College Football LTE Coverage in a League of its Own



Sports championships are always a banner day for die-hard fans. But now there’s even bigger scores that those in the telecom business are starting to keep their eyes on. To give you a sense for what I’m referring to, check out this piece about the Ohio State win at the “first-ever College Football Playoff Championship”.

This was no ordinary championship game; it was also a test of “AT&T’s Broadcast Version of LTE“. During the playoffs, AT&T offered various camera angles and replays for fans in attendance with compatible phones.

If the final tally for AT&T’s kickoff play is anything to go by, the trial was a success. The game was accountable for nearly 5 terabytes of data travelling over the stadium’s wi-fi network, and another 1.4 terabytes over AT&T’s cellular network.

The numbers are even more impressive when you dig deeper into the data. For example, that amount of traffic is equivalent to 18 million social media posts (including photos) – and doubles the traffic from a Dallas Cowboys home game. It was even more than what AT&T saw at the 2014 Super Bowl in New York, and 20% more than traffic over the course of the two-day College Basketball Final Four at AT&T Stadium.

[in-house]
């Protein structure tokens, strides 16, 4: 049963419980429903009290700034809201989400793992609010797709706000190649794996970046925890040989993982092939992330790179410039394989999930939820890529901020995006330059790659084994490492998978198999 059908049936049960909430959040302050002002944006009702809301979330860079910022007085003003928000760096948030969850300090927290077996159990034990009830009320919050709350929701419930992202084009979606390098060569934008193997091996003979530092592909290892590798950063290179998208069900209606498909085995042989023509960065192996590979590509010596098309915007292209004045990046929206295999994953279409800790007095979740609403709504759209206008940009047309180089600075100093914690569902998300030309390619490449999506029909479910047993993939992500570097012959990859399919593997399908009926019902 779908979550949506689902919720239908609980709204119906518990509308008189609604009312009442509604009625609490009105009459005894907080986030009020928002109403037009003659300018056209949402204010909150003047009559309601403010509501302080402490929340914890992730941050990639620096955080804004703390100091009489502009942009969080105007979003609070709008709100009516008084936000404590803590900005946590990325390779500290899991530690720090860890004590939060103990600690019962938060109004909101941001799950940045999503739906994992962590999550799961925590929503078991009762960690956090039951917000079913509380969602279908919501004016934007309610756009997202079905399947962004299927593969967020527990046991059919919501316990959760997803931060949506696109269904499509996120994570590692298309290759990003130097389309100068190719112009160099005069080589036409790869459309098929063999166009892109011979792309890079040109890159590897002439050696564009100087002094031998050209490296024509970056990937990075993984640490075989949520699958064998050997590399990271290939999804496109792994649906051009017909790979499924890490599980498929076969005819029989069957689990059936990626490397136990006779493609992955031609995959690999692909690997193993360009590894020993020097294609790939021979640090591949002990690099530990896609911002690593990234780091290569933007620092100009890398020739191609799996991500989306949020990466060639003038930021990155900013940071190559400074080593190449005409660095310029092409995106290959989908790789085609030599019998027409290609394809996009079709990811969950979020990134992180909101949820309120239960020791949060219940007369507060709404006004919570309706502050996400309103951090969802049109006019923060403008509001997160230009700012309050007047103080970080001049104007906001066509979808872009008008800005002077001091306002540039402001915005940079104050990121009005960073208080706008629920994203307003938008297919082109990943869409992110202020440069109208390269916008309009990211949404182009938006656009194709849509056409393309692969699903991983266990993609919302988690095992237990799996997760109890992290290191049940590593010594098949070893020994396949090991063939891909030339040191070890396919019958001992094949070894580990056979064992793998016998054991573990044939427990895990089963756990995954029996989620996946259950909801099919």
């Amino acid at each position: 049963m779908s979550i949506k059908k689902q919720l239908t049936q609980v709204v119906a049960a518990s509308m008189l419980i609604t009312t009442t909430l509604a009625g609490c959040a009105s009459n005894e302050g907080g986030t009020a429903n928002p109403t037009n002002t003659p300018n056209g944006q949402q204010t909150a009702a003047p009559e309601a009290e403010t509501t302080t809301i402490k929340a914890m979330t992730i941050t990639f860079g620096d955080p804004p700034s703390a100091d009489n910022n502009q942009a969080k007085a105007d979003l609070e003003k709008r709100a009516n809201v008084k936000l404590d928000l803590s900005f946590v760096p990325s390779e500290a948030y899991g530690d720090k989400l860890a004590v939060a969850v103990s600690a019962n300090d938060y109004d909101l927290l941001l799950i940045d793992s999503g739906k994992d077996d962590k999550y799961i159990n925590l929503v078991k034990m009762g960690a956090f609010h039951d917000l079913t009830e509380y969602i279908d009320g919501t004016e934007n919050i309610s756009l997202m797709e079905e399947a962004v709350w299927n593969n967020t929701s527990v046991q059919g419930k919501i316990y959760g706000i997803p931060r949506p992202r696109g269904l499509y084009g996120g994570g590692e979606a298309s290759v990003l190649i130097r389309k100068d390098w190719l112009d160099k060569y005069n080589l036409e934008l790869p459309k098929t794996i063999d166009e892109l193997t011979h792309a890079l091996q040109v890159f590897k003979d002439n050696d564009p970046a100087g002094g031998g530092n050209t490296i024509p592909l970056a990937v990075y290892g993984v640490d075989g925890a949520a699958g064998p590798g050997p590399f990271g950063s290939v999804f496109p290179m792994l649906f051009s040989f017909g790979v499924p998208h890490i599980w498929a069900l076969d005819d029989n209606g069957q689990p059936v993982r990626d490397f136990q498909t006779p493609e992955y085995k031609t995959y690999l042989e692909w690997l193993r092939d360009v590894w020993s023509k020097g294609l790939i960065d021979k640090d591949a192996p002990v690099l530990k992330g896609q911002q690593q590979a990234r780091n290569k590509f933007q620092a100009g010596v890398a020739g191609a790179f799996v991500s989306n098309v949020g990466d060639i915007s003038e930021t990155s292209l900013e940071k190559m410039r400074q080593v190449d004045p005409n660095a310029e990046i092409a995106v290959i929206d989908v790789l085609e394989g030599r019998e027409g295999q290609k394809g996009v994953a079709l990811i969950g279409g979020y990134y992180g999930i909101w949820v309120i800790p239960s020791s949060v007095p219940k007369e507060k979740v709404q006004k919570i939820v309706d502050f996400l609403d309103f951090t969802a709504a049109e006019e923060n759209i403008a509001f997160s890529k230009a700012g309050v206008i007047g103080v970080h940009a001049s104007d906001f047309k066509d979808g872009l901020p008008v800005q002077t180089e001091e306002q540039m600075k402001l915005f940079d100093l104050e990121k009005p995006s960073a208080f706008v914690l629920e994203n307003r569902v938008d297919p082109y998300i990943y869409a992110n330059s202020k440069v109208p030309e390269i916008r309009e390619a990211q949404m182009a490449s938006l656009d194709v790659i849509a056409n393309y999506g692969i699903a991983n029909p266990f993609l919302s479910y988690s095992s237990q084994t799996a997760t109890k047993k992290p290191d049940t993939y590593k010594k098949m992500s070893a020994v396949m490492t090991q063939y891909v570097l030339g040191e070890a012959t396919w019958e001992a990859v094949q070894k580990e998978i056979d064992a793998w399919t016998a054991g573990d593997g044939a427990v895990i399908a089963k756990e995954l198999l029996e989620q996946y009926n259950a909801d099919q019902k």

It seems like we will soon be entering a whole new era of sports coverage. Given this latest success, we wouldn’t be surprised to see LTE Broadcast at more stadiums once service providers get more comfortable with the idea… which they seem to be. From all accounts, it’s just a matter of time.

Have you tried LTE Broadcast? Tell us about it.

By Werner Sievers, CEO


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